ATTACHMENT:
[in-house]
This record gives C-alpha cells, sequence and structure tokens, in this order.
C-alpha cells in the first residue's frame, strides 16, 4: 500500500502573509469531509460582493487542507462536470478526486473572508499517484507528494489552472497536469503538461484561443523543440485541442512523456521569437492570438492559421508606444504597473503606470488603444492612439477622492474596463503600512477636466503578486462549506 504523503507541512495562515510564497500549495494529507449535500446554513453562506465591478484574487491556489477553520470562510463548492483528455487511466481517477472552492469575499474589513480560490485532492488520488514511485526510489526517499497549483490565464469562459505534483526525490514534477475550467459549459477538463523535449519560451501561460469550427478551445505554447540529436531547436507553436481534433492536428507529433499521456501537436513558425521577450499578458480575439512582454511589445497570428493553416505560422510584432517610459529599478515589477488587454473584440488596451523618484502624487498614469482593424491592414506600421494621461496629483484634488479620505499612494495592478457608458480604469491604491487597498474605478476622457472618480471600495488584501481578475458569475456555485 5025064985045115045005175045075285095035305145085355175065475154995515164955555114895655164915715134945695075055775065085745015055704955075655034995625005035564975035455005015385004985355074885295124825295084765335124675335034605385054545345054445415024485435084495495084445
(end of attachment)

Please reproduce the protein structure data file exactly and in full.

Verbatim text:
[in-house]
This record gives C-alpha cells, sequence and structure tokens, in this order.
C-alpha cells in the first residue's frame, strides 16, 4: 500500500502573509469531509460582493487542507462536470478526486473572508499517484507528494489552472497536469503538461484561443523543440485541442512523456521569437492570438492559421508606444504597473503606470488603444492612439477622492474596463503600512477636466503578486462549506 504523503507541512495562515510564497500549495494529507449535500446554513453562506465591478484574487491556489477553520470562510463548492483528455487511466481517477472552492469575499474589513480560490485532492488520488514511485526510489526517499497549483490565464469562459505534483526525490514534477475550467459549459477538463523535449519560451501561460469550427478551445505554447540529436531547436507553436481534433492536428507529433499521456501537436513558425521577450499578458480575439512582454511589445497570428493553416505560422510584432517610459529599478515589477488587454473584440488596451523618484502624487498614469482593424491592414506600421494621461496629483484634488479620505499612494495592478457608458480604469491604491487597498474605478476622457472618480471600495488584501481578475458569475456555485 5025064985045115045005175045075285095035305145085355175065475154995515164955555114895655164915715134945695075055775065085745015055704955075655034995625005035564975035455005015385004985355074885295124825295084765335124675335034605385054545345054445415024485435084495495084445